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The Smart Manager - - Contents - *https://www.dec­ca­nchron­i­cle.com/busi­ness/com­pa­nies/060917/hdfc-bankschat­bot-ad­dresses-27-mil­lion-queries-in-6-months.html

Bots are the fu­ture of em­ployee en­gage­ment, says Prashant John, Kwench Global Tech­nolo­gies.

Eva, the chat­bot built for HDFC Bank, ad­dressed 2.7 mil­lion cus­tomer queries in a span of six months in 2017. Ac­cord­ing to Sense­forth AI Re­search, over 5.3 lakh unique vis­i­tors on the bank web­site had 1.2 mil­lion con­ver­sa­tions.* Chat­bots have long been de­ployed in cus­tomer en­gage­ment ini­tia­tives suc­cess­fully. Now, HR too is adopt­ing the tech­nol­ogy to im­prove em­ployee ex­pe­ri­ence.

The def­i­ni­tion of ‘work’ is chang­ing rapidly, es­pe­cially with the com­ing of age of ar­ti­fi­cial in­tel­li­gence and ma­chine learn­ing and other rev­o­lu­tion­ary tech­nolo­gies that threaten to au­to­mate vast tracts of jobs as they ex­ist to­day. While it might take some more time be­fore [War­ren] Ben­nis’s pre­dic­tion be­comes a re­al­ity, tech­nol­ogy that is in­creas­ingly get­ting closer to how hu­mans be­have and in­ter­act is a re­al­ity and is be­ing used in en­ter­prises to in­crease ef­fi­ciency—right now!

So what does the evo­lu­tion of bots and other tech­nolo­gies mean for em­ployee en­gage­ment?

Em­ployee en­gage­ment is now a topic that busi­ness lead­ers rec­og­nize as a key in­gre­di­ent of or­ga­ni­za­tional per­for­mance. Gallup’s State of the Amer­i­can Work­place re­port high­lights their re­search which com­pared com­pa­nies from the high­est and low­est quar­tiles of en­gage­ment lev­els. It found that com­pa­nies who were in the top quar­tile re­ported higher pro­duc­tiv­ity, higher sales, and higher prof­itabil­ity among sev­eral other met­rics, as a con­se­quence of higher em­ployee en­gage­ment lev­els.

There is no doubt that em­ployee en­gage­ment has a di­rect bear­ing on pro­duc­tiv­ity and there­fore on busi­ness goals, which is why it is on ev­ery busi­ness agenda to­day.

much ado about en­gage­ment

Re­searchers and aca­demi­cians have been pub­lish­ing stud­ies over the decades, but em­ployee en­gage­ment still con­tin­ues to be a largely sub­jec­tive mea­sure and there of­ten still seems to be sub­stan­tial de­bate on what re­ally drives it.

The pro­lif­er­a­tion of ac­tive em­ployee en­gage­ment in the lex­i­con of busi­ness lead­ers may be rel­a­tively new, but in re­al­ity it rep­re­sents an age-old stand­off be­tween the trans­ac­tional Tay­lorist man­age­ment and the new-age lead­er­ship that places em­pha­sis on defin­ing pur­pose and val­ues, and sup­port­ing em­ploy­ees to achieve their per­sonal and or­ga­ni­za­tional goals.

Many of the stud­ies on em­ployee mo­ti­va­tion and be­hav­ior still re­fer to Maslow’s Hi­er­ar­chy of Needs from the 1950s as the model through which to un­der­stand en­gage­ment.

Along the way, it has be­come clear that en­gage­ment is not, as lit­er­a­ture of­ten is mis­un­der­stood as im­ply­ing, some­thing that man­agers can ‘do’ to their em­ploy­ees, rather it is a con­se­quence of what they ‘do’. The even­tual men­tal, emo­tional, and phys­i­cal state of the em­ploy­ees is a con­se­quence of man­age­ment style and or­ga­ni­za­tional cul­ture and the dis­cre­tionary ef­fort that em­ploy­ees give. So in­stant recog­ni­tion, clear def­i­ni­tion of work roles, and re­spon­sive­ness from col­leagues and man­agers all add up to driv­ing higher lev­els of en­gage­ment. None of th­ese prin­ci­ples are re­ally new, they have been known and un­der­stood for a long time. What we have not been able to do very well is fig­ure out how to in­cor­po­rate those learn­ings seam­lessly into the daily work rou­tines at of­fice.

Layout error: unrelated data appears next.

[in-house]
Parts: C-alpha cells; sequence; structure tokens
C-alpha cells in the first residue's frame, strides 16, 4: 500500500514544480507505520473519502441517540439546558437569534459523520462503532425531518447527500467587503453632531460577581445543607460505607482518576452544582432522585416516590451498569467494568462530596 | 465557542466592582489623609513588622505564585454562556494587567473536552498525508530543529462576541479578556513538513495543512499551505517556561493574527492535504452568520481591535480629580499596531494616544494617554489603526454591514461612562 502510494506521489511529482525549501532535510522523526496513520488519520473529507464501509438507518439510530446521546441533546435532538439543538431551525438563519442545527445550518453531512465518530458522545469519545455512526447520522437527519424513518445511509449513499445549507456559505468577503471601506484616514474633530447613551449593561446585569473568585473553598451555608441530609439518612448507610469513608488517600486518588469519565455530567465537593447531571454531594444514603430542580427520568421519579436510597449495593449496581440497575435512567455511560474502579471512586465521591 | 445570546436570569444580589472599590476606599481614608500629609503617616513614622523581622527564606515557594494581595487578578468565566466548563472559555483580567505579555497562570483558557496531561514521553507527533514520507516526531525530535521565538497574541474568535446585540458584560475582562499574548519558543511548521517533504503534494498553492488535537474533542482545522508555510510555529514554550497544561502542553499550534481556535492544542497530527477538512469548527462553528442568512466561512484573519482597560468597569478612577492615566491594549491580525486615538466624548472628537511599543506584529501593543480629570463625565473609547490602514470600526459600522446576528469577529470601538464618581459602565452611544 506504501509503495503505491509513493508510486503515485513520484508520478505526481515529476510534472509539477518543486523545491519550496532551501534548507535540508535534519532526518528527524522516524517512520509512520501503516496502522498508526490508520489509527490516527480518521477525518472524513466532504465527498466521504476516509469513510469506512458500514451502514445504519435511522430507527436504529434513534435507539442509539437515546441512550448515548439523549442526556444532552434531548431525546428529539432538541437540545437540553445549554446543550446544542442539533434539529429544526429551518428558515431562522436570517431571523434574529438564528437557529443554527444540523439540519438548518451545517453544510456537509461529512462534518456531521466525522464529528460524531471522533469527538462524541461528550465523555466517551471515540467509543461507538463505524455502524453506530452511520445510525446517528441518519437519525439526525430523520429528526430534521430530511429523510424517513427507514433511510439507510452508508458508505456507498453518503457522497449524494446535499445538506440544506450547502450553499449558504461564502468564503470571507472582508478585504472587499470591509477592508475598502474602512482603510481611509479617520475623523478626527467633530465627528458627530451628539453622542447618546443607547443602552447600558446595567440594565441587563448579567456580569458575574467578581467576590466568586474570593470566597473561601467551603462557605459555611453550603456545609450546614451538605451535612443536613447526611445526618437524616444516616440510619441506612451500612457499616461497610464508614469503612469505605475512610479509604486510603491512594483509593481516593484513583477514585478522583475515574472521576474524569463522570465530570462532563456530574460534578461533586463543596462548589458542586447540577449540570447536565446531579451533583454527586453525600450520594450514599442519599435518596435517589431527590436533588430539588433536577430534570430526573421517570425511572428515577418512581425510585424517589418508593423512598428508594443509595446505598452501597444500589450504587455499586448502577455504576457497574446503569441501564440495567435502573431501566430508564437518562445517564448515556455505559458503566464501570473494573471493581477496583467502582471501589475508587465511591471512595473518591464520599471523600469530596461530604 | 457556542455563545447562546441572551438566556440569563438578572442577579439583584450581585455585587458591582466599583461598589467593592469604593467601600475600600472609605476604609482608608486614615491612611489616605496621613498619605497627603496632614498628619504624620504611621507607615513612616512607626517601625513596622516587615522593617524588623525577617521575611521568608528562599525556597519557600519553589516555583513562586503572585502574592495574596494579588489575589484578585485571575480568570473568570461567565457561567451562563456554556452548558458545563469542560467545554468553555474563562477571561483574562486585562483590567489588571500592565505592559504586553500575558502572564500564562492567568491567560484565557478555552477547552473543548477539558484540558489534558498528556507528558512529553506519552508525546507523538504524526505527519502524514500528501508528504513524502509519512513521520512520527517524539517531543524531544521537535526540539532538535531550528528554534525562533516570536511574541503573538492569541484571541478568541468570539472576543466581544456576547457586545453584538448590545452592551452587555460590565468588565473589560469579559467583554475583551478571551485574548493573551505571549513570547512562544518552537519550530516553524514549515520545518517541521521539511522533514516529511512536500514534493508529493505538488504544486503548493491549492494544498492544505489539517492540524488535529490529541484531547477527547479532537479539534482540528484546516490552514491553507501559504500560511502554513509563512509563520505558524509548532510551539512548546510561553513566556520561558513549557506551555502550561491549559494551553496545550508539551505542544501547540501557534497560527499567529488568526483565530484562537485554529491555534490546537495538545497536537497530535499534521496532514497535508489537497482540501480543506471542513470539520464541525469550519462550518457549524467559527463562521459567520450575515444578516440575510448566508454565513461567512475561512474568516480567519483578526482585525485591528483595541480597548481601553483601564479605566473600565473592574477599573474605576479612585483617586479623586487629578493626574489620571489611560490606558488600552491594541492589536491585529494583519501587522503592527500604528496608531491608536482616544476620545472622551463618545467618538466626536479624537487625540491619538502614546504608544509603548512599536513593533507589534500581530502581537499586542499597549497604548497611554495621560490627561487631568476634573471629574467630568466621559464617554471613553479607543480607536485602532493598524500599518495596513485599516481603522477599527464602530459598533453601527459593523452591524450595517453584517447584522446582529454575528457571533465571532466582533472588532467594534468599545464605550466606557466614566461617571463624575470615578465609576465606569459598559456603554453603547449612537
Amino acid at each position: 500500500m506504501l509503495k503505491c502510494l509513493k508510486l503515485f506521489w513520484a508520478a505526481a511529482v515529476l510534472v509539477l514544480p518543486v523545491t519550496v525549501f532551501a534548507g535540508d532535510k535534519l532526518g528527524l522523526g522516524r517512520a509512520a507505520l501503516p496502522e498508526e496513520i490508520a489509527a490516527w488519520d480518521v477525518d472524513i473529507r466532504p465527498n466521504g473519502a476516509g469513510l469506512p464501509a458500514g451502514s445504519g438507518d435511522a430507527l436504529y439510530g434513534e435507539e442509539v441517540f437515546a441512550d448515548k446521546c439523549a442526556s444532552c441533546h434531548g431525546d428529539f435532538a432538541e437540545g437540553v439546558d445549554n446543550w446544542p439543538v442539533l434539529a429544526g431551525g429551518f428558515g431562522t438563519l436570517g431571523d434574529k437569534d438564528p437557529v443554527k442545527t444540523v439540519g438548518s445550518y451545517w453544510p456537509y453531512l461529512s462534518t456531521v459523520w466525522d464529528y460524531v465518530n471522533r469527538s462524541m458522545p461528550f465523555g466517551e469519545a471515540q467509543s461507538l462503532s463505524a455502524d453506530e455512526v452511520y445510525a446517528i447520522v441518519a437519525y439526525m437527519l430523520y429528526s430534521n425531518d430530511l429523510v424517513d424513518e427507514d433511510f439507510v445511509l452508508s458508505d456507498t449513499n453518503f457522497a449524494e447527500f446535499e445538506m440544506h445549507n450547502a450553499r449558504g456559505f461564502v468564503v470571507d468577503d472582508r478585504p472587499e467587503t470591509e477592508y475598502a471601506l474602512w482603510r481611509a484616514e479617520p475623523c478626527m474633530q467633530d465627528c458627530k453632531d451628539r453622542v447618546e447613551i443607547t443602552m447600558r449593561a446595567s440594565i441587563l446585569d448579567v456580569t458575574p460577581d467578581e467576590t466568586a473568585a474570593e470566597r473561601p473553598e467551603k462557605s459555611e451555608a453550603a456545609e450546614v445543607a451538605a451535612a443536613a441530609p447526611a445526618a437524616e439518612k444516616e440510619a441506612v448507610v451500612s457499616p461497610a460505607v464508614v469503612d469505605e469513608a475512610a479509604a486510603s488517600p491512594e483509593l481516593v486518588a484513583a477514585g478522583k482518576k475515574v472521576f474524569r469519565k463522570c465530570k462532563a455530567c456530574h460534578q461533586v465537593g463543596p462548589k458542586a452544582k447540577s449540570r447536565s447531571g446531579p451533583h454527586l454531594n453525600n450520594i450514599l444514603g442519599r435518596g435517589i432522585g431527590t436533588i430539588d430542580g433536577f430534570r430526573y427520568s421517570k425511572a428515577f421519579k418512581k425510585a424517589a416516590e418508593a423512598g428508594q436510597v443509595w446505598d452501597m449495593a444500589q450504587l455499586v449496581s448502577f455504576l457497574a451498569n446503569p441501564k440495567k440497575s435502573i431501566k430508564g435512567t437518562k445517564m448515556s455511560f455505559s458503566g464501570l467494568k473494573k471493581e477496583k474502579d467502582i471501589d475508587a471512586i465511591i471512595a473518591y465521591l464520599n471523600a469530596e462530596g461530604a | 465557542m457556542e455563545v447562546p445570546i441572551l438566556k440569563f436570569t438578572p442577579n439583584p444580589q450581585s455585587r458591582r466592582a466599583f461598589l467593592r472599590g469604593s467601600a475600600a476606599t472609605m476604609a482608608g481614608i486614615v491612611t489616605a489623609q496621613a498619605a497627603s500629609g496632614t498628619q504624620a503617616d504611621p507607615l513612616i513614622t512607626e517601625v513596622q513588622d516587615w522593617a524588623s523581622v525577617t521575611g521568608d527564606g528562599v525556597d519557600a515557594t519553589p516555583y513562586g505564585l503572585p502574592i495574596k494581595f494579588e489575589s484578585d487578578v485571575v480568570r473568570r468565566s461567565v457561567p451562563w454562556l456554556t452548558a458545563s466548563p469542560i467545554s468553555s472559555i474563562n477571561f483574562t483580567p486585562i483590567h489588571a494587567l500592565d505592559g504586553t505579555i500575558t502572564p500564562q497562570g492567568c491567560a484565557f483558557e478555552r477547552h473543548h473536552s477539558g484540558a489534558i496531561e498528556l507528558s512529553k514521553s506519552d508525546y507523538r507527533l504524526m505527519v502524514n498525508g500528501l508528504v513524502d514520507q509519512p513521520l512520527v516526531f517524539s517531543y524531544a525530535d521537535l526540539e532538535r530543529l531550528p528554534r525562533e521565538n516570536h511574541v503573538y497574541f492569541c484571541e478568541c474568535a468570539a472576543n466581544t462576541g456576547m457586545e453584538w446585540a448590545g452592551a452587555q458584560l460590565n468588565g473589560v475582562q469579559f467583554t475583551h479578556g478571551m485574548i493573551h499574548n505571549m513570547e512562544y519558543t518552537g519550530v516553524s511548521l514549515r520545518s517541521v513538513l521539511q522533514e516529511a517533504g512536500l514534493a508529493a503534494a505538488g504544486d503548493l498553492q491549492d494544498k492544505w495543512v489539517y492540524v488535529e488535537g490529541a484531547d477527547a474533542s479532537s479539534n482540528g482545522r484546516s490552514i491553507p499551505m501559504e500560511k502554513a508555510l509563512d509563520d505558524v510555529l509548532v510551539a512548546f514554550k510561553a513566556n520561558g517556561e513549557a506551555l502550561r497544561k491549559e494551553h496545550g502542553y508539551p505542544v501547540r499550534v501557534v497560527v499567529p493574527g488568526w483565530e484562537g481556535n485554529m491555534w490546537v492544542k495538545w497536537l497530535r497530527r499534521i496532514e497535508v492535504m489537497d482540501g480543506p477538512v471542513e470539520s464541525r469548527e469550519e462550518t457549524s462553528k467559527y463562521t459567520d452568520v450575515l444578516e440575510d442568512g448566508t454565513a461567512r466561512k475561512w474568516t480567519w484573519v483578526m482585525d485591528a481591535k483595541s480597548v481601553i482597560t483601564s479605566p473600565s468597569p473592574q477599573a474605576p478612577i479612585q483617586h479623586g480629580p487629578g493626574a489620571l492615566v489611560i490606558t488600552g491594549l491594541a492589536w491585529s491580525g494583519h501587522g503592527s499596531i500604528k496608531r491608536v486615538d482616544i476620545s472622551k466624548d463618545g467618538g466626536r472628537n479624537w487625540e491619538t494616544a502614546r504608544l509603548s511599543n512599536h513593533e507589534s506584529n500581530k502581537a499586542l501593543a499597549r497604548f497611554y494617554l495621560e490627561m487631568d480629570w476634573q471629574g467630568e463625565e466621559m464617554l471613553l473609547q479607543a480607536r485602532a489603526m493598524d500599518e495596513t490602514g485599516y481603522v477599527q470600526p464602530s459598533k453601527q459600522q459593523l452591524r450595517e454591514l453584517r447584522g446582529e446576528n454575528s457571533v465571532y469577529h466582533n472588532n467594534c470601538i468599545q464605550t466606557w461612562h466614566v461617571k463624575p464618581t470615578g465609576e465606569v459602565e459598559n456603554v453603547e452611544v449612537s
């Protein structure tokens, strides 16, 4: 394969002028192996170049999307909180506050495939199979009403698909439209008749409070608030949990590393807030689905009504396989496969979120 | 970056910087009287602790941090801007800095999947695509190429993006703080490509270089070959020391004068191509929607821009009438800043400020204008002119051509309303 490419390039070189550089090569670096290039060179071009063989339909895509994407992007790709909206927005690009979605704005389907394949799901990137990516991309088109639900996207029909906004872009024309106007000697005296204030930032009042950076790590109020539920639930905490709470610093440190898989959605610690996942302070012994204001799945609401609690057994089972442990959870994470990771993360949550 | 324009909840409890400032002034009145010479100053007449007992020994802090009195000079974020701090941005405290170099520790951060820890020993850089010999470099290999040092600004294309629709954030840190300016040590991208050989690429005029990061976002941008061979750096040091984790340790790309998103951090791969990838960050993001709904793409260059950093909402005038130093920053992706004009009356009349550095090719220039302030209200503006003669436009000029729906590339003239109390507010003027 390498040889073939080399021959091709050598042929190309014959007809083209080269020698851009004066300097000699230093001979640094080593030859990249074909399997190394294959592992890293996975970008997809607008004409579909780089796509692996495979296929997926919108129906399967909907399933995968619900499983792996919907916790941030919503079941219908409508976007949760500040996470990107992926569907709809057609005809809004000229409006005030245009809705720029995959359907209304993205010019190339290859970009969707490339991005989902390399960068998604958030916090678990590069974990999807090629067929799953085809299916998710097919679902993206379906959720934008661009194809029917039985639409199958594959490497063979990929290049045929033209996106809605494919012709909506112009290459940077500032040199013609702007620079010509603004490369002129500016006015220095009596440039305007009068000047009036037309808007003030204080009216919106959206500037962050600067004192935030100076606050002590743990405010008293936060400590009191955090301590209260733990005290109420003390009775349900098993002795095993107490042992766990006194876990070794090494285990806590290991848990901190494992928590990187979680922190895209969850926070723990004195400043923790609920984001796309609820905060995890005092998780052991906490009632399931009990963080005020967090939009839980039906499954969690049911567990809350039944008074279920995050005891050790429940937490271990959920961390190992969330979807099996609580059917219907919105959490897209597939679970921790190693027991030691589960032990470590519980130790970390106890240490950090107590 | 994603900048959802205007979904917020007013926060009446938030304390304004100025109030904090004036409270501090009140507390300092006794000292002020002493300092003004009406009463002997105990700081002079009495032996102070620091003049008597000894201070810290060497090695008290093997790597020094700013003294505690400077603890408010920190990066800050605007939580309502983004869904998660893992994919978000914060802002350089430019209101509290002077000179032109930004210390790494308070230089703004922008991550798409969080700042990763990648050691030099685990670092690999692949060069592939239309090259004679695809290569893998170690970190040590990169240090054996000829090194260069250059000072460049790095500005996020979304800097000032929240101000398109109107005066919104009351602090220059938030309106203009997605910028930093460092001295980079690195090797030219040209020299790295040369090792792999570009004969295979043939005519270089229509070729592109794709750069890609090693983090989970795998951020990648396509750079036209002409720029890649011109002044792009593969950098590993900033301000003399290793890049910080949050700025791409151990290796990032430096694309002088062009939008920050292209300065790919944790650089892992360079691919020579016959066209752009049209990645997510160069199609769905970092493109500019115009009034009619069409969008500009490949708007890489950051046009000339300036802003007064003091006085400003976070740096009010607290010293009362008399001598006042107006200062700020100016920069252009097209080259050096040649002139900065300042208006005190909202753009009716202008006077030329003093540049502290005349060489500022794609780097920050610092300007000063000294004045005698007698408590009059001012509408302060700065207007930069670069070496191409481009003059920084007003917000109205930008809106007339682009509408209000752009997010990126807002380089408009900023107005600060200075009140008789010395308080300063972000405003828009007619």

Which brings us to the present day with the rise of ad­vanced en­ter­prise com­put­ing. Mar­keters have al­ways been at the fore­front of ex­per­i­ment­ing with and adopt­ing new tech­nolo­gies. Chat­bots and in­tel­li­gent as­sis­tants have been used by mar­ket­ing teams of large or­ga­ni­za­tions to im­prove buy­ing ex­pe­ri­ence for cus­tomers for years now. HR is now play­ing catchup and catch­ing on fast in a quest to ap­ply the same prin­ci­ples to em­ployee ex­pe­ri­ence.

Con­sider this—in a re­search study by Desk.com, more than 22% of mil­len­ni­als in­di­cated they ex­pect some kind of re­sponse within ten min­utes of reach­ing out to a con­sumer brand. Those mil­len­ni­als are now a dom­i­nant co­hort in the work­place and ex­pect the same re­spon­sive­ness at the work­place to their queries and sup­port re­quests.

In­stant recog­ni­tion, clear def­i­ni­tion of work roles, and re­spon­sive­ness from col­leagues and man­agers all add up to driv­ing higher lev­els of en­gage­ment.

The IBM In­sti­tute for Busi­ness Value con­ducted a sur­vey of nearly 400 CHROs re­cently. In­ter­est­ingly, the study found that half of the sur­vey sam­ples rec­og­nize the power of cog­ni­tive com­put­ing to trans­form key di­men­sions of HR.

the chat­bot ad­van­tage

“The ad­vance of tech­nol­ogy is based on mak­ing it fit in so that you don't re­ally even no­tice it, so it's part of every­day life.” – Bill Gates

Chat­bots have evolved from be­ing mere query tools and side men­tions to be­ing part of the larger core tech­nol­ogy strat­egy. They en­able en­ter­prises to cut ex­penses, au­to­mate busi­ness pro­cesses, in­crease pro­duc­tiv­ity, and trans­form em­ployee en­gage­ment.

Why would chat­bots be so well po­si­tioned to trans­form em­ployee ex­pe­ri­ence at the work­place? In the last decade there has been a boom of cloud plat­forms and com­pa­nies have adopted them ea­gerly. This has given rise to a new prob­lem of data frag­men­ta­tion of a dif­fer­ent de­gree. While the API in­ter­faces do al­le­vi­ate the in­ter­con­nect­ed­ness prob­lem to some ex­tent, it is still a lot of ef­fort for the in­di­vid­ual to track down and lo­cate the right data. Bots are uniquely suited for the pur­pose of act­ing as a sin­gle in­ter­me­di­ary who can ac­cess all data sources and pro­vide the rel­e­vant re­sponse back to the user—‘while be­ing em­bed­ded in a nat­u­ral con­ver­sa­tion’. Em­ploy­ees now do not have to wait for some­one to get back with re­sponse to a query, know how to lo­gin to a dozen dif­fer­ent data­bases (each with its own user in­ter­face), have ‘tacit’ knowl­edge of where ‘in­for­ma­tion’ is, or waste hun­dreds of hours do­ing things like book ex­penses, ap­ply for leave, or setup meet­ings.